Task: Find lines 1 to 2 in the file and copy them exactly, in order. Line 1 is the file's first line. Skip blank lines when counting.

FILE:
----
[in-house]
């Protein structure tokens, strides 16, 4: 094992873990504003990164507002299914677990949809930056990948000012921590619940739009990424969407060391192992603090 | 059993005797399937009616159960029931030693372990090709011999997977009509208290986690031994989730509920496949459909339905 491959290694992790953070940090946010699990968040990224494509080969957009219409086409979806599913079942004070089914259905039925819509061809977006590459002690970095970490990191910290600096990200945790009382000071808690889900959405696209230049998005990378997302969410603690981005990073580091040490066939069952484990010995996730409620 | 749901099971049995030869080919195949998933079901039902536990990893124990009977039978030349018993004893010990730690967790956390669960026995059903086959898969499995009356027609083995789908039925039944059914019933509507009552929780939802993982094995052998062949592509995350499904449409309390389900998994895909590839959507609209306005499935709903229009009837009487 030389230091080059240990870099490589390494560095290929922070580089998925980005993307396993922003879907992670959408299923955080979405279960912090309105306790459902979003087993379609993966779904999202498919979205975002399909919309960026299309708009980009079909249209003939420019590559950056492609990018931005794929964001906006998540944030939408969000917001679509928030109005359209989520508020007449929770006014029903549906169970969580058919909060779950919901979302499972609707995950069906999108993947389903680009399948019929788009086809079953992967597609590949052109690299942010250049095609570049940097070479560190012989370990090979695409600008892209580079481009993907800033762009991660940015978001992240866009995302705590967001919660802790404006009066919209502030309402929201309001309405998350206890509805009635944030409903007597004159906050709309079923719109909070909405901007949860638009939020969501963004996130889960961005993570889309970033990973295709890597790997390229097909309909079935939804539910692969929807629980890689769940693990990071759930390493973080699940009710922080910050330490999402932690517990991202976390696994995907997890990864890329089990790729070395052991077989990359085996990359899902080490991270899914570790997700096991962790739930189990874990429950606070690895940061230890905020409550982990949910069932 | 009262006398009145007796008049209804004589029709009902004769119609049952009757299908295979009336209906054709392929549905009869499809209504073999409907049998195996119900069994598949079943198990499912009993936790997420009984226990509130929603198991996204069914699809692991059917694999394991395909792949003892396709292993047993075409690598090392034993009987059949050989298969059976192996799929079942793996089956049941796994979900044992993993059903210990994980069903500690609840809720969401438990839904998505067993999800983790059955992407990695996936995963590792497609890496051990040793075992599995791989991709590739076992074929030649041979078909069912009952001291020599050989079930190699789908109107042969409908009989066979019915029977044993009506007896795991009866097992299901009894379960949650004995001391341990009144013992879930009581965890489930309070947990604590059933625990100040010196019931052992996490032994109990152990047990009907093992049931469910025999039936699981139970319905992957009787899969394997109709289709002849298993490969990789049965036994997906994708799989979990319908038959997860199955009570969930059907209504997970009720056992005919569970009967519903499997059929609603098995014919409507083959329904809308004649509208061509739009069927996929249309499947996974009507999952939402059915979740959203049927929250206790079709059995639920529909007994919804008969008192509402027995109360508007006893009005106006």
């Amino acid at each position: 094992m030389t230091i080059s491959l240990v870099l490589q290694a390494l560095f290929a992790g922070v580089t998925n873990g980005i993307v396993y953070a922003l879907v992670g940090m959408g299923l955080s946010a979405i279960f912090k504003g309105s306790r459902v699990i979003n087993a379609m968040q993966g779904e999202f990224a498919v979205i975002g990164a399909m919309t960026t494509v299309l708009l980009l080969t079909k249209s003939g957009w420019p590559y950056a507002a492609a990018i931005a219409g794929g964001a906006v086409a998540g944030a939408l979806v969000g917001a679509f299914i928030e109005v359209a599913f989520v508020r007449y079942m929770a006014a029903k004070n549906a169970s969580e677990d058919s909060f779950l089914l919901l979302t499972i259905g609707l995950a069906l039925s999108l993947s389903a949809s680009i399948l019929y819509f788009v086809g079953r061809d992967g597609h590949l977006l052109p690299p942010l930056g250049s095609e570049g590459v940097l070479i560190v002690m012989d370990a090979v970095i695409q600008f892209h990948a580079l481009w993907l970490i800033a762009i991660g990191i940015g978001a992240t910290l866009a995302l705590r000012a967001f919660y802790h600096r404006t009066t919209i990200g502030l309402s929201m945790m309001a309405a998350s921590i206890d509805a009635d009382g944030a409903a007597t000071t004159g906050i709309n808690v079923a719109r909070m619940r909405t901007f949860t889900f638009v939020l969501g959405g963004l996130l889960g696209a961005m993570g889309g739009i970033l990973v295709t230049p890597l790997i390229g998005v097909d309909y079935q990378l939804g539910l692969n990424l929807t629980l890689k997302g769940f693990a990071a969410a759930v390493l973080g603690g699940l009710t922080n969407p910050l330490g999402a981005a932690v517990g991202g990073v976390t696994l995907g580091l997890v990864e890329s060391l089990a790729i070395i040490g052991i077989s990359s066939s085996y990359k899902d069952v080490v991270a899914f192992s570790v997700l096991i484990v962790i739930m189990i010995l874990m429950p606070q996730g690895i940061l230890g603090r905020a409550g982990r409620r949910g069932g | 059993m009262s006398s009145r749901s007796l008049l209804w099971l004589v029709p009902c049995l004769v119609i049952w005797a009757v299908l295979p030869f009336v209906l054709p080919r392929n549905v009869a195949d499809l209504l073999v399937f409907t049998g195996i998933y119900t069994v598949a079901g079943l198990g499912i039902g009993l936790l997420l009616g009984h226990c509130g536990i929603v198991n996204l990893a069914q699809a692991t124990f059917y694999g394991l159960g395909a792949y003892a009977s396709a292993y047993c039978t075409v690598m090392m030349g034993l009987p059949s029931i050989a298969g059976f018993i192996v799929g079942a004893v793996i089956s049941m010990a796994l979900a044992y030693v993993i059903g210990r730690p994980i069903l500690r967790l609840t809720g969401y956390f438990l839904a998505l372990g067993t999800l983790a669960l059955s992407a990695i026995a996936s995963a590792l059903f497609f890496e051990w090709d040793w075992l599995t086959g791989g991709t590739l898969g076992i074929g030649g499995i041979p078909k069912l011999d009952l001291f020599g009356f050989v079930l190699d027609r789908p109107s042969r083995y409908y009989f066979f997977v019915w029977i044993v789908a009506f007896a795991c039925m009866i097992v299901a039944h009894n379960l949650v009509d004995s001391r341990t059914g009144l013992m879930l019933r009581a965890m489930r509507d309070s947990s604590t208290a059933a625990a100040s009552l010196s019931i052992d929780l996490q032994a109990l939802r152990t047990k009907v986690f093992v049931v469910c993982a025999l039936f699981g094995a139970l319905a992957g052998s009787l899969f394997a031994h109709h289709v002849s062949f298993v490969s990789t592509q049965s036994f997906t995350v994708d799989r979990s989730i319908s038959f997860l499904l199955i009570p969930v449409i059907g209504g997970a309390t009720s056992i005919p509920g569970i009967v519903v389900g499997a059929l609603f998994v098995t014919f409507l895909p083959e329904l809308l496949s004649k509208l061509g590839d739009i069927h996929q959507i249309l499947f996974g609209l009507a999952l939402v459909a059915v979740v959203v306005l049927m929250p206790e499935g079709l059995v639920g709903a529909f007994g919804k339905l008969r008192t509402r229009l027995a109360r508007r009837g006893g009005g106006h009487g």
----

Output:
[in-house]
């Protein structure tokens, strides 16, 4: 094992873990504003990164507002299914677990949809930056990948000012921590619940739009990424969407060391192992603090 | 059993005797399937009616159960029931030693372990090709011999997977009509208290986690031994989730509920496949459909339905 491959290694992790953070940090946010699990968040990224494509080969957009219409086409979806599913079942004070089914259905039925819509061809977006590459002690970095970490990191910290600096990200945790009382000071808690889900959405696209230049998005990378997302969410603690981005990073580091040490066939069952484990010995996730409620 | 749901099971049995030869080919195949998933079901039902536990990893124990009977039978030349018993004893010990730690967790956390669960026995059903086959898969499995009356027609083995789908039925039944059914019933509507009552929780939802993982094995052998062949592509995350499904449409309390389900998994895909590839959507609209306005499935709903229009009837009487 030389230091080059240990870099490589390494560095290929922070580089998925980005993307396993922003879907992670959408299923955080979405279960912090309105306790459902979003087993379609993966779904999202498919979205975002399909919309960026299309708009980009079909249209003939420019590559950056492609990018931005794929964001906006998540944030939408969000917001679509928030109005359209989520508020007449929770006014029903549906169970969580058919909060779950919901979302499972609707995950069906999108993947389903680009399948019929788009086809079953992967597609590949052109690299942010250049095609570049940097070479560190012989370990090979695409600008892209580079481009993907800033762009991660940015978001992240866009995302705590967001919660802790404006009066919209502030309402929201309001309405998350206890509805009635944030409903007597004159906050709309079923719109909070909405901007949860638009939020969501963004996130889960961005993570889309970033990973295709890597790997390229097909309909079935939804539910692969929807629980890689769940693990990071759930390493973080699940009710922080910050330490999402932690517990991202976390696994995907997890990864890329089990790729070395052991077989990359085996990359899902080490991270899914570790997700096991962790739930189990874990429950606070690895940061230890905020409550982990949910069932 | 009262006398009145007796008049209804004589029709009902004769119609049952009757299908295979009336209906054709392929549905009869499809209504073999409907049998195996119900069994598949079943198990499912009993936790997420009984226990509130929603198991996204069914699809692991059917694999394991395909792949003892396709292993047993075409690598090392034993009987059949050989298969059976192996799929079942793996089956049941796994979900044992993993059903210990994980069903500690609840809720969401438990839904998505067993999800983790059955992407990695996936995963590792497609890496051990040793075992599995791989991709590739076992074929030649041979078909069912009952001291020599050989079930190699789908109107042969409908009989066979019915029977044993009506007896795991009866097992299901009894379960949650004995001391341990009144013992879930009581965890489930309070947990604590059933625990100040010196019931052992996490032994109990152990047990009907093992049931469910025999039936699981139970319905992957009787899969394997109709289709002849298993490969990789049965036994997906994708799989979990319908038959997860199955009570969930059907209504997970009720056992005919569970009967519903499997059929609603098995014919409507083959329904809308004649509208061509739009069927996929249309499947996974009507999952939402059915979740959203049927929250206790079709059995639920529909007994919804008969008192509402027995109360508007006893009005106006």